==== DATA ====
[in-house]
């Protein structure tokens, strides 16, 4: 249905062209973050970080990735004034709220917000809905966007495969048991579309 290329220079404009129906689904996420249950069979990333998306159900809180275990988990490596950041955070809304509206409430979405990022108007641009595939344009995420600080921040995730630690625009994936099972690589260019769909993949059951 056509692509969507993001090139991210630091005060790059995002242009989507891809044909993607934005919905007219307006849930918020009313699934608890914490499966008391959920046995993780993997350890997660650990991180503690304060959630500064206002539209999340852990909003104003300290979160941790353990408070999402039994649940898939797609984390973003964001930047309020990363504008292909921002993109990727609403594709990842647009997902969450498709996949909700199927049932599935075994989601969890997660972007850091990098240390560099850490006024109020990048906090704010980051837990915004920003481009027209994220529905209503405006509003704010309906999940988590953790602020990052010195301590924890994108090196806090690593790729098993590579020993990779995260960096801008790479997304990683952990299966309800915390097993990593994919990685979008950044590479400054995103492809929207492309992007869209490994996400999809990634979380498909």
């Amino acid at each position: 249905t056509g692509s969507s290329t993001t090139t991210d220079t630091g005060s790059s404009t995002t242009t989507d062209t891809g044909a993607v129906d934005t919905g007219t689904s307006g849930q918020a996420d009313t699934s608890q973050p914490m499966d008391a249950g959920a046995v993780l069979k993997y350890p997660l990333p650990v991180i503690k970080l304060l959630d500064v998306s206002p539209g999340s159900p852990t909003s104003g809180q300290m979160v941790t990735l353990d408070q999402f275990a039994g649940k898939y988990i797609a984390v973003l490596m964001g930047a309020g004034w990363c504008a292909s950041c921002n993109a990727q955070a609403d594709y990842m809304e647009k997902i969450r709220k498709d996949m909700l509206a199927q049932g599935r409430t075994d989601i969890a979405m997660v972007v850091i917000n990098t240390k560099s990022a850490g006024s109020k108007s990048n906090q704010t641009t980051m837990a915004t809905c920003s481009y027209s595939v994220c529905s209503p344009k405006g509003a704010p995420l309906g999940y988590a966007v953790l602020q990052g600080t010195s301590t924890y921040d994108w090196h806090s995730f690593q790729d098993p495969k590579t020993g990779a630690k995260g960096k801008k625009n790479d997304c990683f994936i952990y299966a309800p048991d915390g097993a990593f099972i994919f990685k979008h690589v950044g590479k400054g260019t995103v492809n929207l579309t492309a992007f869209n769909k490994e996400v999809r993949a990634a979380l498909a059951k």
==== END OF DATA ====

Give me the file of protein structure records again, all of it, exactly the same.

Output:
[in-house]
């Protein structure tokens, strides 16, 4: 249905062209973050970080990735004034709220917000809905966007495969048991579309 290329220079404009129906689904996420249950069979990333998306159900809180275990988990490596950041955070809304509206409430979405990022108007641009595939344009995420600080921040995730630690625009994936099972690589260019769909993949059951 056509692509969507993001090139991210630091005060790059995002242009989507891809044909993607934005919905007219307006849930918020009313699934608890914490499966008391959920046995993780993997350890997660650990991180503690304060959630500064206002539209999340852990909003104003300290979160941790353990408070999402039994649940898939797609984390973003964001930047309020990363504008292909921002993109990727609403594709990842647009997902969450498709996949909700199927049932599935075994989601969890997660972007850091990098240390560099850490006024109020990048906090704010980051837990915004920003481009027209994220529905209503405006509003704010309906999940988590953790602020990052010195301590924890994108090196806090690593790729098993590579020993990779995260960096801008790479997304990683952990299966309800915390097993990593994919990685979008950044590479400054995103492809929207492309992007869209490994996400999809990634979380498909």
């Amino acid at each position: 249905t056509g692509s969507s290329t993001t090139t991210d220079t630091g005060s790059s404009t995002t242009t989507d062209t891809g044909a993607v129906d934005t919905g007219t689904s307006g849930q918020a996420d009313t699934s608890q973050p914490m499966d008391a249950g959920a046995v993780l069979k993997y350890p997660l990333p650990v991180i503690k970080l304060l959630d500064v998306s206002p539209g999340s159900p852990t909003s104003g809180q300290m979160v941790t990735l353990d408070q999402f275990a039994g649940k898939y988990i797609a984390v973003l490596m964001g930047a309020g004034w990363c504008a292909s950041c921002n993109a990727q955070a609403d594709y990842m809304e647009k997902i969450r709220k498709d996949m909700l509206a199927q049932g599935r409430t075994d989601i969890a979405m997660v972007v850091i917000n990098t240390k560099s990022a850490g006024s109020k108007s990048n906090q704010t641009t980051m837990a915004t809905c920003s481009y027209s595939v994220c529905s209503p344009k405006g509003a704010p995420l309906g999940y988590a966007v953790l602020q990052g600080t010195s301590t924890y921040d994108w090196h806090s995730f690593q790729d098993p495969k590579t020993g990779a630690k995260g960096k801008k625009n790479d997304c990683f994936i952990y299966a309800p048991d915390g097993a990593f099972i994919f990685k979008h690589v950044g590479k400054g260019t995103v492809n929207l579309t492309a992007f869209n769909k490994e996400v999809r993949a990634a979380l498909a059951k």